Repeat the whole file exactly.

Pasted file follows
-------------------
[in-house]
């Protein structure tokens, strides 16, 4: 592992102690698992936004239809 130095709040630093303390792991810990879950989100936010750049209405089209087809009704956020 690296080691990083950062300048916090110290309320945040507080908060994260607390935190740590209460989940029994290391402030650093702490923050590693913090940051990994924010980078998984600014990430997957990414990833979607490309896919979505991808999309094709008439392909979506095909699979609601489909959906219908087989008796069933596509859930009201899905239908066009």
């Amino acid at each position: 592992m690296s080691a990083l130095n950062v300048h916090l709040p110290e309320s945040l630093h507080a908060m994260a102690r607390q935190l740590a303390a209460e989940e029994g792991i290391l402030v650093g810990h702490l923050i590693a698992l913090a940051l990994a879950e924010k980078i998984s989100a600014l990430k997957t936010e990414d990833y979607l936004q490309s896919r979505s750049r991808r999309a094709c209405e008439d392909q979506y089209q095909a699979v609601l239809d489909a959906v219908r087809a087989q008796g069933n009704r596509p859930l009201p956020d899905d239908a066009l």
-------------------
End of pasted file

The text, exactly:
[in-house]
């Protein structure tokens, strides 16, 4: 592992102690698992936004239809 130095709040630093303390792991810990879950989100936010750049209405089209087809009704956020 690296080691990083950062300048916090110290309320945040507080908060994260607390935190740590209460989940029994290391402030650093702490923050590693913090940051990994924010980078998984600014990430997957990414990833979607490309896919979505991808999309094709008439392909979506095909699979609601489909959906219908087989008796069933596509859930009201899905239908066009």
């Amino acid at each position: 592992m690296s080691a990083l130095n950062v300048h916090l709040p110290e309320s945040l630093h507080a908060m994260a102690r607390q935190l740590a303390a209460e989940e029994g792991i290391l402030v650093g810990h702490l923050i590693a698992l913090a940051l990994a879950e924010k980078i998984s989100a600014l990430k997957t936010e990414d990833y979607l936004q490309s896919r979505s750049r991808r999309a094709c209405e008439d392909q979506y089209q095909a699979v609601l239809d489909a959906v219908r087809a087989q008796g069933n009704r596509p859930l009201p956020d899905d239908a066009l």